YELM - Andy and Cindy Smith, both 42, built their dream house on a hill that offers a picturesque view of the community they love.
Andy, a lieutenant colonel based at Fort Lewis whose military career uprooted the family 11 times in 17 years, is fond of the downstairs office. No longer will he have to work on his computer in the living room. Cynthia, a self-described “yarnoholic,” loves the upstairs nook where she can knit. Their three kids’ bedrooms will be painted in their favorite colors. Cynthia says it’s the place where the family poured its heart and soul.
The painting is unfinished. The house sits empty. More than seven months since its completion, the Smiths can’t move in.
They are caught in a land-use process gone awry.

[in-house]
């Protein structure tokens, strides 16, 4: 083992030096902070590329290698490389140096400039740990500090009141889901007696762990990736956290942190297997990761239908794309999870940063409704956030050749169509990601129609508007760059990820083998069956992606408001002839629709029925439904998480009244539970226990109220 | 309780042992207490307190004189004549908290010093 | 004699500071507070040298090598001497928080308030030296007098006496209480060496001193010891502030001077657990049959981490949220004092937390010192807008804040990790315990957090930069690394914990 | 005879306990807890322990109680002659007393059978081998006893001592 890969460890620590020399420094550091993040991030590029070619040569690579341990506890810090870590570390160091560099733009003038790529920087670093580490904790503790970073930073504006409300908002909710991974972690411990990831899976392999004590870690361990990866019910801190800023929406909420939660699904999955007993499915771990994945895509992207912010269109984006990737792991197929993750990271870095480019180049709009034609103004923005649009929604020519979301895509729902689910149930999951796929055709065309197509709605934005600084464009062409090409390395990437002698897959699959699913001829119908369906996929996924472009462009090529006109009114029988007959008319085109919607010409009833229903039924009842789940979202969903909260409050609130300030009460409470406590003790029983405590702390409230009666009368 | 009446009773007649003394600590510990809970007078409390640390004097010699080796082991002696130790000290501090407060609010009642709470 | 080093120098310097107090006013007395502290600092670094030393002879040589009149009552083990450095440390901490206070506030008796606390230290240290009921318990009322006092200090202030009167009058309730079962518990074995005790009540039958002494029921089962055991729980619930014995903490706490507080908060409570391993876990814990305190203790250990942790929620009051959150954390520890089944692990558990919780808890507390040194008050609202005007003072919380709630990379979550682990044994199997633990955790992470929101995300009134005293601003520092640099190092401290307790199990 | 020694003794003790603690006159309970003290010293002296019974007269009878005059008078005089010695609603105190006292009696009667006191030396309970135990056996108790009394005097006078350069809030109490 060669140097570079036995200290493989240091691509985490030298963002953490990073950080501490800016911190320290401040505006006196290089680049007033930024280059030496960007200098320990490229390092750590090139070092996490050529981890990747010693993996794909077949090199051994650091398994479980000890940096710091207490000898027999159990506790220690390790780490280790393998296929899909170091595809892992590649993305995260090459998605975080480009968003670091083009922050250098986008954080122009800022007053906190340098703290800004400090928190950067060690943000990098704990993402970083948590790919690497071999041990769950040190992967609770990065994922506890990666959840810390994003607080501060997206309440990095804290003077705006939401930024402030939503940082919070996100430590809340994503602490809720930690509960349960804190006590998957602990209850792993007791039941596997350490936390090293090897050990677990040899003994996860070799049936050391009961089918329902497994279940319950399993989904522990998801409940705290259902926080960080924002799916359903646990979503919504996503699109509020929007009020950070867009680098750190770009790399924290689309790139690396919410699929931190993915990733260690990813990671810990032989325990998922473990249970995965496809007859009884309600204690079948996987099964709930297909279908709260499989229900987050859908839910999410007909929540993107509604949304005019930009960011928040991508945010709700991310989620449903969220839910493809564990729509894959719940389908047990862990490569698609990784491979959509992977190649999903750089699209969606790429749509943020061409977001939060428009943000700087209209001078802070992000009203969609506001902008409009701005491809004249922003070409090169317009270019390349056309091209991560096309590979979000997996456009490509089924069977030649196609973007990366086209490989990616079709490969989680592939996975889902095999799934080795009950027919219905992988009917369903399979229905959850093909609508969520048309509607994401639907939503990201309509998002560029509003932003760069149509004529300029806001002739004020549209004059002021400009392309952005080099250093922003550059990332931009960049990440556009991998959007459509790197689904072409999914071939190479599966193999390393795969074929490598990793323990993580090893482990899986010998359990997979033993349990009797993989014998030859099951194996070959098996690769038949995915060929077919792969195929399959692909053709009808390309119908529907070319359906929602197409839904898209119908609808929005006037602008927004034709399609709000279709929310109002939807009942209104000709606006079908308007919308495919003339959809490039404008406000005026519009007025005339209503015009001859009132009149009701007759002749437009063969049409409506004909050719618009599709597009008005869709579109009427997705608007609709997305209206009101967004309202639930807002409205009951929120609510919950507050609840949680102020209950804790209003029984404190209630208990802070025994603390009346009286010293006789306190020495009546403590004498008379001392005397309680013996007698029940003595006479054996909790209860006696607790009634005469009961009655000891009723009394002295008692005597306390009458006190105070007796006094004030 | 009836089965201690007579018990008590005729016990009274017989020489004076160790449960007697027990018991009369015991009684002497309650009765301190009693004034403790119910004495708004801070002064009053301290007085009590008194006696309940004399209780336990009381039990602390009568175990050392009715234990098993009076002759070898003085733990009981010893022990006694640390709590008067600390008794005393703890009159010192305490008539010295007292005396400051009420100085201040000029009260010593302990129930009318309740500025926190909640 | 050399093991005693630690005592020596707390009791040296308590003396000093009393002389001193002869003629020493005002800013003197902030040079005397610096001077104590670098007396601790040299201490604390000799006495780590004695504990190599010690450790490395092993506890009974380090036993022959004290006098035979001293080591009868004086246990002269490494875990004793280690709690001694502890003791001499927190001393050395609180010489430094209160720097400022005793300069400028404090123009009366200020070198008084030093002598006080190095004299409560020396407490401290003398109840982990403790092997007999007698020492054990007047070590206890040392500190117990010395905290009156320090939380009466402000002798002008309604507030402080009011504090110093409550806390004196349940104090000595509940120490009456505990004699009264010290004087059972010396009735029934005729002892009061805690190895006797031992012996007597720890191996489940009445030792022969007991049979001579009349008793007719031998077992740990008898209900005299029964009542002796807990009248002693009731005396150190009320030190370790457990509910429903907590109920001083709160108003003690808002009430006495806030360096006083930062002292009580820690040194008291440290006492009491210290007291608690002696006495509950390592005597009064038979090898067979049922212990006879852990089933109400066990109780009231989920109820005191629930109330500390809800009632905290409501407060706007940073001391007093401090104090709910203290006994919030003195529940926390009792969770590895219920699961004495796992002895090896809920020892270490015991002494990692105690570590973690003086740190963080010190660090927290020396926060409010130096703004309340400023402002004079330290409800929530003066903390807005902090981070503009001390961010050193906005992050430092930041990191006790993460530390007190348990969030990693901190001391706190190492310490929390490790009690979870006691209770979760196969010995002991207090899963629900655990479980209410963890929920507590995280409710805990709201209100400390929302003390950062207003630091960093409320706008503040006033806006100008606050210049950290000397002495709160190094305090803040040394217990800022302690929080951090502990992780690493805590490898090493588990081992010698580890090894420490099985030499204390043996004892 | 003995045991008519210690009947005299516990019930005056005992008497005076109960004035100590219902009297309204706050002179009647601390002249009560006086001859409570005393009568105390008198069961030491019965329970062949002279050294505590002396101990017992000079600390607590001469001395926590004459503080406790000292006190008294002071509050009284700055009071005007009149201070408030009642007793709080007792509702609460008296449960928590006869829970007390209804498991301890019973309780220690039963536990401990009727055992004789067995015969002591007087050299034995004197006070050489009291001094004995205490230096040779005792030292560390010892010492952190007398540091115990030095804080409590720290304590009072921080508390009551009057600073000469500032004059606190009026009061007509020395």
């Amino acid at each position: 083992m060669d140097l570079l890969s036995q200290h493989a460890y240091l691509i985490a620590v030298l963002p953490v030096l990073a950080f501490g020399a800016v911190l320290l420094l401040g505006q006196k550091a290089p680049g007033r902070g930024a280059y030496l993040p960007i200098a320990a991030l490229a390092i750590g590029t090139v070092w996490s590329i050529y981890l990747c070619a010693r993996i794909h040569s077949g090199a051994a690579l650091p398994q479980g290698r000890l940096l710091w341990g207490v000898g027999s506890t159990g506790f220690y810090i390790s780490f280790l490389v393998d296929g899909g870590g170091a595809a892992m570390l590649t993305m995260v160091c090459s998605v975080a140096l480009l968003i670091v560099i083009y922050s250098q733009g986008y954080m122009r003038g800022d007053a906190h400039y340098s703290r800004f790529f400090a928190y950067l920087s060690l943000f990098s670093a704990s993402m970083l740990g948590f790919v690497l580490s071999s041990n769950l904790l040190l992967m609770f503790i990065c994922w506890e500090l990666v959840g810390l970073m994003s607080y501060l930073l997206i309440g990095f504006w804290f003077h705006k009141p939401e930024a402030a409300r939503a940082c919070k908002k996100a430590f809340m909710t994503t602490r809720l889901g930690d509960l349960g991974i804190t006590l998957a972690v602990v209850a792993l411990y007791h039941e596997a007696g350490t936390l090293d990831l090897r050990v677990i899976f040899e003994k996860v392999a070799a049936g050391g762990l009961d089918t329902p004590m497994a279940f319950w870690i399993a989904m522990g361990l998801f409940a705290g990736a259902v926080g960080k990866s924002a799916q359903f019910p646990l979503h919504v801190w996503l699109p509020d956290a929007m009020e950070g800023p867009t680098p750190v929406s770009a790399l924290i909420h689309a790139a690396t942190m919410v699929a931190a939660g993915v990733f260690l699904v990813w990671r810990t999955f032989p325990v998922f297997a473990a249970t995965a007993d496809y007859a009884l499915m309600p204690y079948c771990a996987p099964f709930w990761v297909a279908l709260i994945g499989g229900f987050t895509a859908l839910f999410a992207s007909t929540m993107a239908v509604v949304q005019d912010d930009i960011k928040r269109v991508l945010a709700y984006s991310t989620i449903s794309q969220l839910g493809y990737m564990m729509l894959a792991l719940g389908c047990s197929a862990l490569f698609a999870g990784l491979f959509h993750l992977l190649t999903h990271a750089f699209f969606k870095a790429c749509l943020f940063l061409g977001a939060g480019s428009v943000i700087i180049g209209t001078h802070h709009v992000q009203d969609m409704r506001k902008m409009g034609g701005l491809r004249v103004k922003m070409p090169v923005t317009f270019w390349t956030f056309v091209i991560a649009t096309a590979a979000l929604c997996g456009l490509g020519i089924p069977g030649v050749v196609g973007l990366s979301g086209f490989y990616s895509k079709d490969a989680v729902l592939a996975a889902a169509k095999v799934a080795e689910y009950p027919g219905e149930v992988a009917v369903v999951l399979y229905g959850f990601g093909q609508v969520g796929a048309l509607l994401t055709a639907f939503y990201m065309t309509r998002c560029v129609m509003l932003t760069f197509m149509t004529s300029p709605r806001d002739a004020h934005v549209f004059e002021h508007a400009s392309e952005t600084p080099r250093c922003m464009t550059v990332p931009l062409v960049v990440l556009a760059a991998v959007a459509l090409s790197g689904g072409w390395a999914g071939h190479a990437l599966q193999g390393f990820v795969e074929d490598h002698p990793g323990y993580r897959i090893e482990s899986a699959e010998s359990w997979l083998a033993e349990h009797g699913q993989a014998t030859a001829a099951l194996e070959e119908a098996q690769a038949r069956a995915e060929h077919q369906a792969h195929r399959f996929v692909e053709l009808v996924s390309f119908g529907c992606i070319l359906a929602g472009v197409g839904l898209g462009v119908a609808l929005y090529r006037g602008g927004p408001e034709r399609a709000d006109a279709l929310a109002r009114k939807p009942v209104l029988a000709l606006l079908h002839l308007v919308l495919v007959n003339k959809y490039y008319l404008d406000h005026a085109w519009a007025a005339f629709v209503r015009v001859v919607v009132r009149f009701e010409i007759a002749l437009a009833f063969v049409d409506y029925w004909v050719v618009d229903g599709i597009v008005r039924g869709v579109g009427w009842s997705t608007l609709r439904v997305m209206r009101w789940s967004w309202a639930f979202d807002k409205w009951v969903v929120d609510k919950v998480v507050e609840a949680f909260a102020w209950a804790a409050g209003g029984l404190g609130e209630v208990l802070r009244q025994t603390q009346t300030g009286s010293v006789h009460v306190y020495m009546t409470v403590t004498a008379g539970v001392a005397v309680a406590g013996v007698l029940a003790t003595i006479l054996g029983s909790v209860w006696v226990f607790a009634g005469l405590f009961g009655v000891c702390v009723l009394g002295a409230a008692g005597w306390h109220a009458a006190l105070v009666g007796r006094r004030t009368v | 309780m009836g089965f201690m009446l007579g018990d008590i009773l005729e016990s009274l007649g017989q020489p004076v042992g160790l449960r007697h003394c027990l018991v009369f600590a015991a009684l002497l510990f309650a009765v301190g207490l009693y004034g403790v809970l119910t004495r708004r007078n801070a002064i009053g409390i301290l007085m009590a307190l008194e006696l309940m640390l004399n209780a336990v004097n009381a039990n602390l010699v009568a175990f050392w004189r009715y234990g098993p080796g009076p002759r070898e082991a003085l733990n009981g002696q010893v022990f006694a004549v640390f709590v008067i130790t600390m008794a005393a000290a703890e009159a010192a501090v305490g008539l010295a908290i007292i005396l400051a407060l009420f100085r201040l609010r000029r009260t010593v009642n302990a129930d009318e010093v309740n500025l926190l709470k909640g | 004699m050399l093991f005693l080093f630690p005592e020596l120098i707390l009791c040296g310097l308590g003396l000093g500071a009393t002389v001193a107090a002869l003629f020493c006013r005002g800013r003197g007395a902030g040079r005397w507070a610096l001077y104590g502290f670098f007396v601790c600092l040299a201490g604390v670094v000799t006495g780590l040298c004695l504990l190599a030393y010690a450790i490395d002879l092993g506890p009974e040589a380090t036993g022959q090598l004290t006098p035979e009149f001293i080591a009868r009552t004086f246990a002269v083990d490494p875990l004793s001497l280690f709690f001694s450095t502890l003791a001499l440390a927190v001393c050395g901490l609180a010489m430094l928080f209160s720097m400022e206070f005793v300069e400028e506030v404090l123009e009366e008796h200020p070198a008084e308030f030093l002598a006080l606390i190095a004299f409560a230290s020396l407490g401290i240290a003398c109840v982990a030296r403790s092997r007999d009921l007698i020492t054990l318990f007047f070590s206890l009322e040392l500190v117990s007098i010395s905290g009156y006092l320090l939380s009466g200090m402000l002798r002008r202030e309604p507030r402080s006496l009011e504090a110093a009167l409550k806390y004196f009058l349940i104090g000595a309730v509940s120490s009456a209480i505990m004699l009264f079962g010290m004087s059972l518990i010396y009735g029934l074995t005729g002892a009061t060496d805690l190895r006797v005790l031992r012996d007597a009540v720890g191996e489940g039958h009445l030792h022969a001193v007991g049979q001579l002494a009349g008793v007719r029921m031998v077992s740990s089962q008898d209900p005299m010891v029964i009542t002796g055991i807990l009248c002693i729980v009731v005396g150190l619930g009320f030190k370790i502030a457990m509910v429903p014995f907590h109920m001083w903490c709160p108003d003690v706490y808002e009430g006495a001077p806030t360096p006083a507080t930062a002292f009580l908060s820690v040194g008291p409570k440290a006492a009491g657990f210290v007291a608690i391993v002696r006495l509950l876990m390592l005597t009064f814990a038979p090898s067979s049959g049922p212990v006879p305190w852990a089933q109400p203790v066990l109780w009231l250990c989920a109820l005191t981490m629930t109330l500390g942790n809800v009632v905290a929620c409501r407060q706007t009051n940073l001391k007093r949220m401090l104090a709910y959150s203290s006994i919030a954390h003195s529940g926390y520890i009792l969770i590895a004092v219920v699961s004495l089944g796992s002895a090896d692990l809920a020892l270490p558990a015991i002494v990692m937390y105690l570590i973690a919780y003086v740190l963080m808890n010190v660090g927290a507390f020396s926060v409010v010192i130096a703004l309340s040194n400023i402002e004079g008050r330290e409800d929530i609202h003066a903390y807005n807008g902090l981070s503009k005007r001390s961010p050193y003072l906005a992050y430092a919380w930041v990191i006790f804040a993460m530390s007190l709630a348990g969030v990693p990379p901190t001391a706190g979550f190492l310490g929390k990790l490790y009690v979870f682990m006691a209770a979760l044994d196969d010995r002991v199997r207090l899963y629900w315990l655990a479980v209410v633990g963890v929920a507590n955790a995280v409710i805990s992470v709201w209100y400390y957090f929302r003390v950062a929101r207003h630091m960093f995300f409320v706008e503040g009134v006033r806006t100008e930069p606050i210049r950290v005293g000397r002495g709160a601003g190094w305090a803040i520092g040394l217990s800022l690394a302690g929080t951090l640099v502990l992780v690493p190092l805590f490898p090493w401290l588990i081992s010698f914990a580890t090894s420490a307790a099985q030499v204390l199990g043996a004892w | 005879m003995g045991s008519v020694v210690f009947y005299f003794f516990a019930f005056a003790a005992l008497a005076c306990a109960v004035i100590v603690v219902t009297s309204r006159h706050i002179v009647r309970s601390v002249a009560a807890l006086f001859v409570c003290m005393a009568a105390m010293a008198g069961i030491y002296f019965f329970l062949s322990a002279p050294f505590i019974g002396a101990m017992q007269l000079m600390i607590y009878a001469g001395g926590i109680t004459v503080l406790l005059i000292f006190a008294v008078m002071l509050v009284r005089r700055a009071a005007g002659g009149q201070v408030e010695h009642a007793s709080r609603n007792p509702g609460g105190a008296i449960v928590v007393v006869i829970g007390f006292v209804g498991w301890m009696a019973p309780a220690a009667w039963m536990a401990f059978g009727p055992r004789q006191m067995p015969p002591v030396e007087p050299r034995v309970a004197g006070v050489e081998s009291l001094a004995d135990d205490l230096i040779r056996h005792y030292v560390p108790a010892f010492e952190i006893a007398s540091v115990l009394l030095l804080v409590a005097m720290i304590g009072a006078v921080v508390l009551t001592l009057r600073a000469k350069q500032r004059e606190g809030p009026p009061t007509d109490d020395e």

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The city issued a building permit for the home despite a development condition that prohibited it. Now, to uphold a second condition, the city refuses to issue an occupancy permit to the Smiths.
The developer was unable to install required improvements because of the U.S. financial meltdown, although both city and builder were assuming the improvements were moving forward when the building permit was requested and issued.
The builder, who was involved in the early stages of the land-use process, acknowledged he could have done more to head off the crisis if he had better information. The city said he had the information and bears blame for the resulting mess.
“In hindsight, everybody can share in some of the fault here,” said Dan Lee, the builder.
It’s a cautionary tale for homeowners dipping their toe in a housing market remade by the economic crisis.